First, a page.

A Moment Of…
I have come to the conclusion that the blogging schedule I had set for myself, while fun and catchy, ultimately is not compatible with the work, hobbies, and husband I now have. Yay for having a life!
So I’m going to go back to posting sporadically, although I will try to keep up with recipes and fun food photos. ^_^
Now on to the blogging!
Today I went to my first FRG meeting with C’s Battery. I know I’ve mentioned them before, but FRG means Family Readiness Group and it’s kind of like a PTO for soldiers, families, and command. I was actually pretty excited to go, because I was hoping I would finally get some answers about days off (known to Army-folk as DONSA’s… Day of No Scheduled Activities). Because C, being the person actually affected by such things, naturally has no knowledge of them more than a few days ahead of time. Thus goes the chain of command!
Then I got a little nervous when I walked into a room filled with approximately 200 people… and then even more so when I realized that some of those folks were the same people present in Nashville when C popped the question. Thankfully no one recognized us 😀
Captain M did a great job of leading the meeting in an efficient and friendly manner; he got us in, gave us the info we needed, and got us out in half an hour. C assured me that such promptness is reserved for meetings that involve civilians– especially spouses. To which I said, “Fine by me!”
One of the things we were informed of is Molly Pitcher Day, coming up next month. It’s a chance for the spouses to get out in the field and experience a “Day In The Life” of their Soldier. We get to fire guns, sling-load something large (like a Humvee) on to a helicopter, and get a taste of life on a mission… minus the cold sleeping conditions and MRE’s, of course. I have to admit, I was tickled by the name– Molly Pitcher is a (possibly mythical) figure in American History who is credited as being the first woman to fight in a battle after her husband was taken out. Prior to this action she had been bringing pitchers of water to the men (and the overheated cannons), thus the provenance of the name. How much of her story is true and how much is an amalgamation of several historical figures is still a topic of debate, but I for one find it a fitting title for such activities. When Captain M announced that we would be firing weapons C turned to me and said, “Don’t shoot me, ok?” I laughed and said, “Don’t piss me off between now and then!”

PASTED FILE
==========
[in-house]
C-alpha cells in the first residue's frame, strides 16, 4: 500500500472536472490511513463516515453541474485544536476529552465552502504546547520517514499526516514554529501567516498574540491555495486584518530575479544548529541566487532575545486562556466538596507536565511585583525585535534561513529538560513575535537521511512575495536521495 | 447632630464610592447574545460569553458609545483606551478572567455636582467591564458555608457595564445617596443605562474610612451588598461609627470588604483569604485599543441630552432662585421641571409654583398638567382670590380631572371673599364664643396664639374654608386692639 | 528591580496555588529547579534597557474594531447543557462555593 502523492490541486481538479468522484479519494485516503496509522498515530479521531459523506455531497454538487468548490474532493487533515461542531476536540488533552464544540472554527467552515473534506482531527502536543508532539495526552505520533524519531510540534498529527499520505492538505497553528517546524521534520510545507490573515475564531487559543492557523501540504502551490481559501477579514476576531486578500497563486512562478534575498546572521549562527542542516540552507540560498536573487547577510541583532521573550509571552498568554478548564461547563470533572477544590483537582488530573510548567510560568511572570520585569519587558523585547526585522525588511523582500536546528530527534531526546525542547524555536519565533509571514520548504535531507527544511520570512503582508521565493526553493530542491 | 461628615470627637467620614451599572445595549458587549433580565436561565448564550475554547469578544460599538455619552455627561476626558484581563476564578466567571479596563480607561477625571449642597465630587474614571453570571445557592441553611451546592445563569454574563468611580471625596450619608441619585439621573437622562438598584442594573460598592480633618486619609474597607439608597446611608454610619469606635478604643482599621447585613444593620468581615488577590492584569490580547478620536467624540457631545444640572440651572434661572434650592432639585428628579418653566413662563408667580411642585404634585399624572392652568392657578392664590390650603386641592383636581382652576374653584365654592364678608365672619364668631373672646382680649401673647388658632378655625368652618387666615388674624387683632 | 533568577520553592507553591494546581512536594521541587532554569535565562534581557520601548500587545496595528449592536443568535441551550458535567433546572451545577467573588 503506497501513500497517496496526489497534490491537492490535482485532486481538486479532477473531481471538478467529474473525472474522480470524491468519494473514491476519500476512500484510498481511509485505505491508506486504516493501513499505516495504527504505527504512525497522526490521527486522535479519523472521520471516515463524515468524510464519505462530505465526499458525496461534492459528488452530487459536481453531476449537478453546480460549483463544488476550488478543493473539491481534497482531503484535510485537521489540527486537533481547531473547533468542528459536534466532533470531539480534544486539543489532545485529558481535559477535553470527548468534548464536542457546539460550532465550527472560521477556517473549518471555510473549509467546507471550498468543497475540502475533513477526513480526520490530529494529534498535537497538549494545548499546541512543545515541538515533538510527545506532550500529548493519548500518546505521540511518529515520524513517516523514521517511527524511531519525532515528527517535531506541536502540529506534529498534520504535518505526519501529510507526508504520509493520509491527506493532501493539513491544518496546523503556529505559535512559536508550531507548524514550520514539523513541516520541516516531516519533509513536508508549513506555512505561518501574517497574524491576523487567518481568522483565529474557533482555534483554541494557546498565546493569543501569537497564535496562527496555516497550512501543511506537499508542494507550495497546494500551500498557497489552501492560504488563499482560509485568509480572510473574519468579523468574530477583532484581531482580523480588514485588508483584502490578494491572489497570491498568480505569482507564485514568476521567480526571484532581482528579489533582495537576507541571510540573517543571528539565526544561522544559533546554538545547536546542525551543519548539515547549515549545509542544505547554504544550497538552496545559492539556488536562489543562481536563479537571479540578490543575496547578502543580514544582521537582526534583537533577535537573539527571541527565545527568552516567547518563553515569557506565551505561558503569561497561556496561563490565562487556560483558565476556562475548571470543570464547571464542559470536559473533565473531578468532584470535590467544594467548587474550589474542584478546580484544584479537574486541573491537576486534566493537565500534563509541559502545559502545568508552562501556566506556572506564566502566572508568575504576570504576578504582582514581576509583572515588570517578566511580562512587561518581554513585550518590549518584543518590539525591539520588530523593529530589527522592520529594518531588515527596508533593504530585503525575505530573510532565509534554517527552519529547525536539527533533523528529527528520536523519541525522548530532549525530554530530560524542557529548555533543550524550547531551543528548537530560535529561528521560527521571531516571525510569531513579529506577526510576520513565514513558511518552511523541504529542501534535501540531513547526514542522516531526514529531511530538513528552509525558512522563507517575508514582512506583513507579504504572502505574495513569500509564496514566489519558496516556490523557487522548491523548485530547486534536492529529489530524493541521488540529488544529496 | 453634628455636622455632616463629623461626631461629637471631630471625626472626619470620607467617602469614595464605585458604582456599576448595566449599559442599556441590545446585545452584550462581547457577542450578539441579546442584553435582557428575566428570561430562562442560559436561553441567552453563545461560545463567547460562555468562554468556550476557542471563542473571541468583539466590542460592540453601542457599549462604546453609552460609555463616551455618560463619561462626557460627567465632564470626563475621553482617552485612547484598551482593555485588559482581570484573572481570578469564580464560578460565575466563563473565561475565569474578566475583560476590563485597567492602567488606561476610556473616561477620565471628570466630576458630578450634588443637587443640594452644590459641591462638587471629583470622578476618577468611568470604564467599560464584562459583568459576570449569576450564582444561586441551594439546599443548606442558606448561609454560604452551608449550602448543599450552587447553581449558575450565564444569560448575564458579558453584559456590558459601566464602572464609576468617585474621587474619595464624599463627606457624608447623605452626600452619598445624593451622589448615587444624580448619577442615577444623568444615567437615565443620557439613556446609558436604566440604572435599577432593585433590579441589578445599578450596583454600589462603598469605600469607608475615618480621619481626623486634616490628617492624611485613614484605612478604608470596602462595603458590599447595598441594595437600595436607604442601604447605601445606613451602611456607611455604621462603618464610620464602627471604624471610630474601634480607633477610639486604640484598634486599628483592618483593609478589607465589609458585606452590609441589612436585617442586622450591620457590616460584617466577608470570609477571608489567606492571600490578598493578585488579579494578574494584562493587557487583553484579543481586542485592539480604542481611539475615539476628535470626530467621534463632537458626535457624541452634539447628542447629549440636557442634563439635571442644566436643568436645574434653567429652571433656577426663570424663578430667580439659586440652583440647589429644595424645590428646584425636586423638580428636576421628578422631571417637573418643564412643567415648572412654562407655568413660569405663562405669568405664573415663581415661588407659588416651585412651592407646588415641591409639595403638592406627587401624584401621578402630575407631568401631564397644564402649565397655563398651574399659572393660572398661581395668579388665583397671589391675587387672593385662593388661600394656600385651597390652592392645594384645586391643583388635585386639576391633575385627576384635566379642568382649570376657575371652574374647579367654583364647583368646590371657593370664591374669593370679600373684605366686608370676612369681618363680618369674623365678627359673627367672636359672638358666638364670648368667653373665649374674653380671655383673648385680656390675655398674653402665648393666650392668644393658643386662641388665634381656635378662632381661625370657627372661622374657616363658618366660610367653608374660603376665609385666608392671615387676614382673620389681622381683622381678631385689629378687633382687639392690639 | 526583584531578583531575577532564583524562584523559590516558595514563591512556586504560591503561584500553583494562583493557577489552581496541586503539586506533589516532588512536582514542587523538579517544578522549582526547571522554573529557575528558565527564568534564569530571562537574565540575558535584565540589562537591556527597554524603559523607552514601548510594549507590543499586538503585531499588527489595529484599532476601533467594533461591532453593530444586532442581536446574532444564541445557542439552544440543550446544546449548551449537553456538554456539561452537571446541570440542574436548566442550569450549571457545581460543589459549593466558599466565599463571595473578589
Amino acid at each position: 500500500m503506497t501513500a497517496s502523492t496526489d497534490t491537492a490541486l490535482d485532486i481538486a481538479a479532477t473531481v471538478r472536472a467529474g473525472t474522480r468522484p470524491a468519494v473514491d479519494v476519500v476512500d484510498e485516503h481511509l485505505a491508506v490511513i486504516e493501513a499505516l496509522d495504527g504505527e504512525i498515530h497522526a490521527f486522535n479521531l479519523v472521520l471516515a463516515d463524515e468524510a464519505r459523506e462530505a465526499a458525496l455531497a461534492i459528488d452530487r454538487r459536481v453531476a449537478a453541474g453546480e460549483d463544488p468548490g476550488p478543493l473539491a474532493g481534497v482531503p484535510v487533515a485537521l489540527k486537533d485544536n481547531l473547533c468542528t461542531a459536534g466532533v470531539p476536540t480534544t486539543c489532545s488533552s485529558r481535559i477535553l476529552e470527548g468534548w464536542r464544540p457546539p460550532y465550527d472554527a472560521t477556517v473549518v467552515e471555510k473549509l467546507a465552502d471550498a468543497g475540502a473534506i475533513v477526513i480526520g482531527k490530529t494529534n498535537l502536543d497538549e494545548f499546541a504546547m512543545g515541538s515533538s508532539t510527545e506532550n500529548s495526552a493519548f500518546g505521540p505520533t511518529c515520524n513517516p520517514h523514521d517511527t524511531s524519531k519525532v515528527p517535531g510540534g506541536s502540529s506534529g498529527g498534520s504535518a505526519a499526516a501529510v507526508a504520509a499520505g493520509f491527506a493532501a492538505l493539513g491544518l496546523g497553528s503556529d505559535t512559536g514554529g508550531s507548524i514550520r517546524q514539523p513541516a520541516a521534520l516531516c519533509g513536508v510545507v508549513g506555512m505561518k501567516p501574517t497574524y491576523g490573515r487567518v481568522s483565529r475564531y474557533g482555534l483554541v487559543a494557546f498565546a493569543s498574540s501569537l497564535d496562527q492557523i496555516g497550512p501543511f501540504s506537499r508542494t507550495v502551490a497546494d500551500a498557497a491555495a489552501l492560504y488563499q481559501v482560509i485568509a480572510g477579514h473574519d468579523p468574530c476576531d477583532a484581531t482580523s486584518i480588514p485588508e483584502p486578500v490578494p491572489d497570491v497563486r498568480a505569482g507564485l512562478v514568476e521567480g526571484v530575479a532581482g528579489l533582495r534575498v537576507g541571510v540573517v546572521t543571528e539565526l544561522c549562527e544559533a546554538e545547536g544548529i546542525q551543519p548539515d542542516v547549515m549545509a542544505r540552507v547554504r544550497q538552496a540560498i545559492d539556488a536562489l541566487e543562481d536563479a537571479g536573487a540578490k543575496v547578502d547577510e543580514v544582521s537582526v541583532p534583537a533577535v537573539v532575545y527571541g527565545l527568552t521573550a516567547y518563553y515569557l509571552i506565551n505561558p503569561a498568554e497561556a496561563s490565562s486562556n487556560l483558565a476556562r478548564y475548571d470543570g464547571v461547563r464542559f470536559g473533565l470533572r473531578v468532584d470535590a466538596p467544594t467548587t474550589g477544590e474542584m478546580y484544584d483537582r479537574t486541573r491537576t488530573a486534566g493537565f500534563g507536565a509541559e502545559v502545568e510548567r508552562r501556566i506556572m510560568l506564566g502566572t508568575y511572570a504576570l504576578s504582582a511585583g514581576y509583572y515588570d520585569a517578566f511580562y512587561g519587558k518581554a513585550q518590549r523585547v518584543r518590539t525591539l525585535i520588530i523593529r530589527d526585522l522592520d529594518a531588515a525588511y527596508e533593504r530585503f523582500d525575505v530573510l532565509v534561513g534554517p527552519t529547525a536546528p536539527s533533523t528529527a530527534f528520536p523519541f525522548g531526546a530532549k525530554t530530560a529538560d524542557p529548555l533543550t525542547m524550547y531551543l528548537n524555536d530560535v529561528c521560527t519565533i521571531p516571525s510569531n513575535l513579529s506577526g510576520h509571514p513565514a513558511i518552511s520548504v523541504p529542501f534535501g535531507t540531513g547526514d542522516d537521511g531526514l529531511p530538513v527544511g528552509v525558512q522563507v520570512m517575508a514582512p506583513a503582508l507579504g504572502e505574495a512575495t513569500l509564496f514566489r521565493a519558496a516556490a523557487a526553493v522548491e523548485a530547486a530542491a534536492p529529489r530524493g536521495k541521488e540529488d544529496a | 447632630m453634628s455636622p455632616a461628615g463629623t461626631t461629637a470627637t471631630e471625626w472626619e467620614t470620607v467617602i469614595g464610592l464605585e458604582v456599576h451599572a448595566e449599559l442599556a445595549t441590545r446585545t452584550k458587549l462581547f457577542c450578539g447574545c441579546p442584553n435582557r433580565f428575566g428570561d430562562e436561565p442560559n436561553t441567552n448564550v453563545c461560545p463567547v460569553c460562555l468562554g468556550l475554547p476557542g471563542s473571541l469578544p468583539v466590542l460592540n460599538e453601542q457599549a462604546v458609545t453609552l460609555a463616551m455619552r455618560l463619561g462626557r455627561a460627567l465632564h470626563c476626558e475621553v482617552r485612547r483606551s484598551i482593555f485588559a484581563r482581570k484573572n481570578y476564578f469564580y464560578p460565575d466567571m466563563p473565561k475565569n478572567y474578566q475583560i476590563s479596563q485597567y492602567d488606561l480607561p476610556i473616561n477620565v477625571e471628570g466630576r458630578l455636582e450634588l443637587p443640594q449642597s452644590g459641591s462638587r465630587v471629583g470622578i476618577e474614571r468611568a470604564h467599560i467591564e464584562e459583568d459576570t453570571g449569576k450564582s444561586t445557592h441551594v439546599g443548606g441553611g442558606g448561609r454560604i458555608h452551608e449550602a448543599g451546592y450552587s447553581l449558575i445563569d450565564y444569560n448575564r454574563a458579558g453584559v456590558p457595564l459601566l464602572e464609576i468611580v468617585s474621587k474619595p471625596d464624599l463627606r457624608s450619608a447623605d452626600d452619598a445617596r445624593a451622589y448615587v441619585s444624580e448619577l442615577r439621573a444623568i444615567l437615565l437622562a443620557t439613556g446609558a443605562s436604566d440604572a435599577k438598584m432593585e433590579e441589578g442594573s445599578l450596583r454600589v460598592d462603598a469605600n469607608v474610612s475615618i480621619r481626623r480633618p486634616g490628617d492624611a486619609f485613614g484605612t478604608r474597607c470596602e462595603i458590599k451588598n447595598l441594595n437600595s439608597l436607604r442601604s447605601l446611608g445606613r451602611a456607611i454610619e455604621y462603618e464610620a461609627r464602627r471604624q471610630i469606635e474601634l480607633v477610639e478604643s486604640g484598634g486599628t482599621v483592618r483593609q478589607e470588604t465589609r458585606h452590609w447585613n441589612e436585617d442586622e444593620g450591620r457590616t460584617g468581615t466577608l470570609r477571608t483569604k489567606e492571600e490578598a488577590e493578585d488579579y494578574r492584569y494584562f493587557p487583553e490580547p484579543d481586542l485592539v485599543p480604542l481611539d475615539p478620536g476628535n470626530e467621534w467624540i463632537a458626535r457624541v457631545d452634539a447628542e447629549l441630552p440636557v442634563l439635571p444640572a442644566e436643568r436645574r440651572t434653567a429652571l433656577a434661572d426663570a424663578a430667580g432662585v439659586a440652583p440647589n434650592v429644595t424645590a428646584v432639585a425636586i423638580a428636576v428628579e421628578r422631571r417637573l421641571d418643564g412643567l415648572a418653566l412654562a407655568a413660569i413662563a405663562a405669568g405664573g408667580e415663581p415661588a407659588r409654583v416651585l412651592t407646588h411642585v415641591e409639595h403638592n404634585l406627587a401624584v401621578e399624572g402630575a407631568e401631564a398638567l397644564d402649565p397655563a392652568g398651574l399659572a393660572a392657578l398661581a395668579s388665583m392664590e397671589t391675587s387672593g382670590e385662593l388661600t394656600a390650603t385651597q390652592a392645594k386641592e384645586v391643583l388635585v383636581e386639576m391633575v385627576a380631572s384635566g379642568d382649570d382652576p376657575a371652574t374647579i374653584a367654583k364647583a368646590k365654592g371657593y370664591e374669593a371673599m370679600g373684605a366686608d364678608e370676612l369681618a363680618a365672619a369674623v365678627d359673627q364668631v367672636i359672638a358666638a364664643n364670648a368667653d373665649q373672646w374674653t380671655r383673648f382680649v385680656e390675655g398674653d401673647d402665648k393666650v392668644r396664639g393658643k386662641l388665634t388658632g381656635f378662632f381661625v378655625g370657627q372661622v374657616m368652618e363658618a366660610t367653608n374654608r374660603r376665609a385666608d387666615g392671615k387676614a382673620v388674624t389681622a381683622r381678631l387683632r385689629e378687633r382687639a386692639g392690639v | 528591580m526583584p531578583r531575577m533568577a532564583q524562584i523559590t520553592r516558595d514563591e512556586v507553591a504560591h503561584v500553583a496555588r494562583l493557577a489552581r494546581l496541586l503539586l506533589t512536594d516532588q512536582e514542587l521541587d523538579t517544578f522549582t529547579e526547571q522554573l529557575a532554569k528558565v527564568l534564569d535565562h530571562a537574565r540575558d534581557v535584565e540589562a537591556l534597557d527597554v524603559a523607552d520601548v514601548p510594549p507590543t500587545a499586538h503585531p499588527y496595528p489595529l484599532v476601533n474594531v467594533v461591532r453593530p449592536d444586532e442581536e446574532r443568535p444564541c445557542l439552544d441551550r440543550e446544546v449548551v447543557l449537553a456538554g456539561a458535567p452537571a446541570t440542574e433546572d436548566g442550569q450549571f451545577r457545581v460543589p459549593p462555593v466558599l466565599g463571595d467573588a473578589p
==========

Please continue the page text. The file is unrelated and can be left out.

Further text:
After the meeting ended we stopped by the Commissary to pick up a few groceries. On the way out, a bugle suddenly started to sound and all around us people stopped and faced towards the music. It took me a few steps to realize that C had stopped too, and was facing the music at attention. I took my cue and turned toward the sound of the bugle, and waited.
It took a few bars for me to realize that all motion in the parking lot had ceased. Cars on the road had stopped driving, patrons with full carts stood and waited, the very air seemed to still as the music played on, sweet and solemn. I had just turned my eyes skyward to watch the first streaks of sunset when–
A cannon, I suppose, but it scared the hell out of me and a few car alarms in the Commissary parking lot. A second song played, and then C kept walking towards the car.
“What was that?” I asked him.
” To The Flag,” he said in regards to the first bugle call, “then Retreat.”
“Sounded good with the car alarms,” I noted. He smirked at me. “Does everyone always stop for that?”
He nodded. “For Reveille, too, and the National Anthem if and when they play it. Some installations play it midday.”
As we got in the car to go home, I pondered what had just happened. Such a simple, little moment, and yet surely something unique to a Military life. The last time I heard a bugle played in public was Memorial Day 1999, when I stood beside the bridge at the Oyster River in Durham and fought back tears as two buglers played a call and response of Taps.
I thought of the moment of stillness– the first I’d had all day. I was amazed that such stillness could exist in a place where hundreds of thousands of people are going about their daily business. A stillness so complete it felt like even the leaves on the trees were holding their breath as the colors of our nation were retired from another day.
I have so much to learn about this life I have taken on.